Sunday, September 9, 2012

A Lady Cyclist's Guide to Kashgar

Another debut novel, another winner. It seems like 2012 has been a good year for first timers. What do you think? The latest in this series of good reads for me is A Lady Cyclist’s Guide to Kashgar by Suzanne Joinson. 

The action in A Lady Cyclist’s Guide to Kashgar is set in 1923 and involves sisters Eva and Lizzie. They are on their way to do mission work in the Chinese governed, Muslim city of Kashgar. Lizzie despite her frailness is the zealot on this trip although she does have other passions. Eva, who has brought along her prized bicycle, is looking for adventure and a possible book contract for a travel guide. The third wheel on this journey is Millicent Frost. She is the expert, the one who is going to see them to Silk Road city of Kashgar.

There is also a contemporary side to the novel. Joinson has divided the action between the missionaries and the story of Frieda in present day London. ---Let’s take a full stop here for a moment. When have you ever read a novel that toggles between a historical setting and a contemporary one where the author manages to keep them both of equal interest? Does the word never come to mind? There must have been at least one or two books over the years that I have read that used that device and the Miss Modern Times part has been equal to the historical portion but I cannot for the life of me think of them.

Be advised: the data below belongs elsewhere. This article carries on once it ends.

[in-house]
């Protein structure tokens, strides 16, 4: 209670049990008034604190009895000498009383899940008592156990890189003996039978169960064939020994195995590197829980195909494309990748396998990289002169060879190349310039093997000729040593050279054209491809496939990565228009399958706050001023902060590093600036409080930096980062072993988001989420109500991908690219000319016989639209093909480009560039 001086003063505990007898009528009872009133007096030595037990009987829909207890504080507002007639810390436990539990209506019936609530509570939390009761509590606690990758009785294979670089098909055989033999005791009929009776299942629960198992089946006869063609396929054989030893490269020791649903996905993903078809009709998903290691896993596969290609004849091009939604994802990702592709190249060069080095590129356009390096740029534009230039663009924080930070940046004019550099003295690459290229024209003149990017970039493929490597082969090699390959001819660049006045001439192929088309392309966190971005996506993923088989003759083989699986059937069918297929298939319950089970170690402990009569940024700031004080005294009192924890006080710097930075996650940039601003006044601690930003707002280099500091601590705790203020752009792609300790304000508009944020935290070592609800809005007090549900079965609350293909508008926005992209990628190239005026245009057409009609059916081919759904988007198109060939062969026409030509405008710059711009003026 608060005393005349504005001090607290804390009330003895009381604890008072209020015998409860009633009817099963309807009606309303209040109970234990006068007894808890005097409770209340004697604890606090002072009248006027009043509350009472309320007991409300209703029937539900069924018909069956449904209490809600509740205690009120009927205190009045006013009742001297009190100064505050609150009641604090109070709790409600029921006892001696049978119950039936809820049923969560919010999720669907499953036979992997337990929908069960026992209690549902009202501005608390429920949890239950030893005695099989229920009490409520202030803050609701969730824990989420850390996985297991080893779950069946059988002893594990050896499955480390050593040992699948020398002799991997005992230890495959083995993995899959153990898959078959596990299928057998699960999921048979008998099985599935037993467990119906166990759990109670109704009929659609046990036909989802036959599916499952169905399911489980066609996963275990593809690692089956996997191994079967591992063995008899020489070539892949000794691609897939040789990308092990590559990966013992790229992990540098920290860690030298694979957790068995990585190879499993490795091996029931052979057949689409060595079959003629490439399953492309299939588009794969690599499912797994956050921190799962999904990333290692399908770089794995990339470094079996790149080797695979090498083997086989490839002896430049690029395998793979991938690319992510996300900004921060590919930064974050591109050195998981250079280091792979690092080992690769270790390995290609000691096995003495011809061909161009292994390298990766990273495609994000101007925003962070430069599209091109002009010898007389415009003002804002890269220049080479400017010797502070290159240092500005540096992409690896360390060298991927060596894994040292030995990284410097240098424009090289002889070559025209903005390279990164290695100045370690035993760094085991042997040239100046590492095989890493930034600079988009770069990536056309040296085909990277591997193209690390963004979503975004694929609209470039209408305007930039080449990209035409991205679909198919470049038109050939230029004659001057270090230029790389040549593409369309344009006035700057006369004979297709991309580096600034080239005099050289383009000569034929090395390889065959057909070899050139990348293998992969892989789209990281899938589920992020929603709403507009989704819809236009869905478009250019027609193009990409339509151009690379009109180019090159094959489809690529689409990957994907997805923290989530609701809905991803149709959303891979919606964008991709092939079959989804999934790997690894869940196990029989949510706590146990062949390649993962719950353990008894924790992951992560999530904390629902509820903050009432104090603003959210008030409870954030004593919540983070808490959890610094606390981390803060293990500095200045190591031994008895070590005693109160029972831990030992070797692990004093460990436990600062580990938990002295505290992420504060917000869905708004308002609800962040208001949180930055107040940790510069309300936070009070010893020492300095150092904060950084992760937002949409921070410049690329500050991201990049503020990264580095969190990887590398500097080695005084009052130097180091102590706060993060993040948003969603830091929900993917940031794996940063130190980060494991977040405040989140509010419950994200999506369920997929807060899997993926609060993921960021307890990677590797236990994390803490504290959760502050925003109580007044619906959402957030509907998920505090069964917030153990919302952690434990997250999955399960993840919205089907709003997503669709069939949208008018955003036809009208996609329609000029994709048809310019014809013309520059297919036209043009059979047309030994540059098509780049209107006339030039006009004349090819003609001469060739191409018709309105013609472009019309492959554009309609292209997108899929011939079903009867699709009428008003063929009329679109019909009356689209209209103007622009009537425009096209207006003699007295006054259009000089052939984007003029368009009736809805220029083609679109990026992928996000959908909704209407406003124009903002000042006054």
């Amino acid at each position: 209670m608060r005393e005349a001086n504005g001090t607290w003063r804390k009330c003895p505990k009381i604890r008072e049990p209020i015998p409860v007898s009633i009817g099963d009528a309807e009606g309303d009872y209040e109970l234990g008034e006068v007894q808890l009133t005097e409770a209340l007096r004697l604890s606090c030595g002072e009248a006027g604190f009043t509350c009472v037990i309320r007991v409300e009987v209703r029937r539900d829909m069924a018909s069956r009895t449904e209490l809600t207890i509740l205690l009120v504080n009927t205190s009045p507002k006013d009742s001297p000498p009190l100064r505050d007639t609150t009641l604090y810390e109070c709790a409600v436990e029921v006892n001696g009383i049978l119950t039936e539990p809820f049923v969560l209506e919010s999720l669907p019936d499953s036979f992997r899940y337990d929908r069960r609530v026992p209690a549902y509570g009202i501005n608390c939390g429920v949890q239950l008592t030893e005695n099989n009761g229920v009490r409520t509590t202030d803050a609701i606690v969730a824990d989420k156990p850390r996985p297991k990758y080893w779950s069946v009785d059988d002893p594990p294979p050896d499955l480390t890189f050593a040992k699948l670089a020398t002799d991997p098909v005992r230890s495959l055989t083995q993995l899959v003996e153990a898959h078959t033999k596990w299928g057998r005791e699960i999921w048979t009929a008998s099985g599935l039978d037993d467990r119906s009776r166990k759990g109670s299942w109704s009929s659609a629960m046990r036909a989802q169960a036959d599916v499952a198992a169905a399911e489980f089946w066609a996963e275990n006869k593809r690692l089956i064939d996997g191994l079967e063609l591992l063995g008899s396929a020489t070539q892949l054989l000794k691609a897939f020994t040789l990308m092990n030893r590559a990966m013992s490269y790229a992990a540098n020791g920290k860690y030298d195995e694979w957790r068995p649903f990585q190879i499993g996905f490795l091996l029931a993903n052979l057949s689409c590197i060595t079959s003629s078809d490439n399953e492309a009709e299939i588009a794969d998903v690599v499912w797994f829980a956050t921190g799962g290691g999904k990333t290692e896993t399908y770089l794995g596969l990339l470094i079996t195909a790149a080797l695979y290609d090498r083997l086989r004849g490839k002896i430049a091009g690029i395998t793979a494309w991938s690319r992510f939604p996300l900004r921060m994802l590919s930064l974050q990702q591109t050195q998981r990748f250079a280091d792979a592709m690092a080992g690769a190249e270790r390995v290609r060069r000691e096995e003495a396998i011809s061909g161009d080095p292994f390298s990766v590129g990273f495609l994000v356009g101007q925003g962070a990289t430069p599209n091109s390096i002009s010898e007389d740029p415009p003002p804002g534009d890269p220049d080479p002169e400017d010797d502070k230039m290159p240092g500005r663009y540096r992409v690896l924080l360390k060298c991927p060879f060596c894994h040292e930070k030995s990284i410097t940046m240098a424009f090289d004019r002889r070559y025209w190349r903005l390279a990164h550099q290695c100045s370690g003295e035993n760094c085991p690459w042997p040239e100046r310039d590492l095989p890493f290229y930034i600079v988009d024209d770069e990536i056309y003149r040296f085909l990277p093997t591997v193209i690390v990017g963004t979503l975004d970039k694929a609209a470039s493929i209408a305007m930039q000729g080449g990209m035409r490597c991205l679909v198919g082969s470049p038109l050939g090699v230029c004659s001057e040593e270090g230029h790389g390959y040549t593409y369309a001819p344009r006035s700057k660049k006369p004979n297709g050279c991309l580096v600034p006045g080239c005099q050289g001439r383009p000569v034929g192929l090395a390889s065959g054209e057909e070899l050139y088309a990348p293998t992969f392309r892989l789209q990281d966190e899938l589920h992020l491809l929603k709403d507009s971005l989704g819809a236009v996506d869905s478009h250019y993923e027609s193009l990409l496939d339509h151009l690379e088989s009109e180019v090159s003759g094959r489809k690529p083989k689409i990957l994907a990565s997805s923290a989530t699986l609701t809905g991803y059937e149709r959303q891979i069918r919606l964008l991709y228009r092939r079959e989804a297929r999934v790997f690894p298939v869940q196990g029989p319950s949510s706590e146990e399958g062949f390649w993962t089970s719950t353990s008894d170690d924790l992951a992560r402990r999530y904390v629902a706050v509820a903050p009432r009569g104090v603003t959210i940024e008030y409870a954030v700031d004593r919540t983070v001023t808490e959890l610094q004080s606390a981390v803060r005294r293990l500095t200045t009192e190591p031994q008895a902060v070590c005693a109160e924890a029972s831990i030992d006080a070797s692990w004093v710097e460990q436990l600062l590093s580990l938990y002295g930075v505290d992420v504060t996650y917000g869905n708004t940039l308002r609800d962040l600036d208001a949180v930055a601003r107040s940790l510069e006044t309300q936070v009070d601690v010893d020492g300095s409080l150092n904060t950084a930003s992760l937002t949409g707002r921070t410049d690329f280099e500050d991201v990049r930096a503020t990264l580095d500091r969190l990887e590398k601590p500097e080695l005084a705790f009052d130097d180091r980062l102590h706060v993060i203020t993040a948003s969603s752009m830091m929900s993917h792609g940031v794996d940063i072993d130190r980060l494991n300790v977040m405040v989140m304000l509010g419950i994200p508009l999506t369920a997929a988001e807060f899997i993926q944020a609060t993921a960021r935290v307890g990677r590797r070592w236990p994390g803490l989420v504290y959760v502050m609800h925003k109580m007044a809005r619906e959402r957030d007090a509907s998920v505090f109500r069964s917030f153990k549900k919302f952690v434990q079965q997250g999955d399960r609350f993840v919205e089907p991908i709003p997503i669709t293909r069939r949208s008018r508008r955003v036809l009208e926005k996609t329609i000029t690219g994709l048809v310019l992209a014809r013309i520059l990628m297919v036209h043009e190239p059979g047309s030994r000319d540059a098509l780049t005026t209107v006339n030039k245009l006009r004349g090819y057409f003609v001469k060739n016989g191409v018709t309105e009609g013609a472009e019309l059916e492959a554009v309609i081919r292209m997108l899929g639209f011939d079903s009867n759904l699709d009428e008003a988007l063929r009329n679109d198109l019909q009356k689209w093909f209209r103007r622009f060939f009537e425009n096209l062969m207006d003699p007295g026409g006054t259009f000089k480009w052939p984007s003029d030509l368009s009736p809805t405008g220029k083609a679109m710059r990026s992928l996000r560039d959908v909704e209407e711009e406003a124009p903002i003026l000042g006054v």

Frieda is a professional expert on Islamic youth and little else. She is questioning her relationship with a married man, helping a homeless filmmaker get on his feet and inheriting things from some mysterious person she seems to have no connection with. Taybo is the homeless man. He is a refugee from Yemen whose visa has expired.

The locales, the period details and the politics in Lady Cyclist’s are all layered in with a casual simplicity that creeps up on you. No beating you over the head with research here. (Yipee!) The excellent characterizations in Lady Cyclist’s are successful fed by these details and the plot. Eva, Lizzie, Millicent and Frieda are all carefully drawn. Their very interesting quirks and their search for themselves all come about naturally but don’t assume that equates to a See Dick and Jane kind of obviousness. Joinson uses her talent to let you bring all of these particulars together and discover for yourself the depths of the idividuals and the relationships.

Can Frieda’s search for the reasons behind an unknown benefactor’s gift, the wonderfully interesting inventory of the inheritance, her relationship with Taybo and her everyday living problems really compete with the story of  three white women who take off in 1923 searching for all different freedoms in an unstable country? The answer is a surprising yes.  Hats off to Joinson for pulling that off! In The Lady Cyclist’s Guide to Kashgar she has married skillful writing with an emotionally and historically rich story about independence, abandonment and love.

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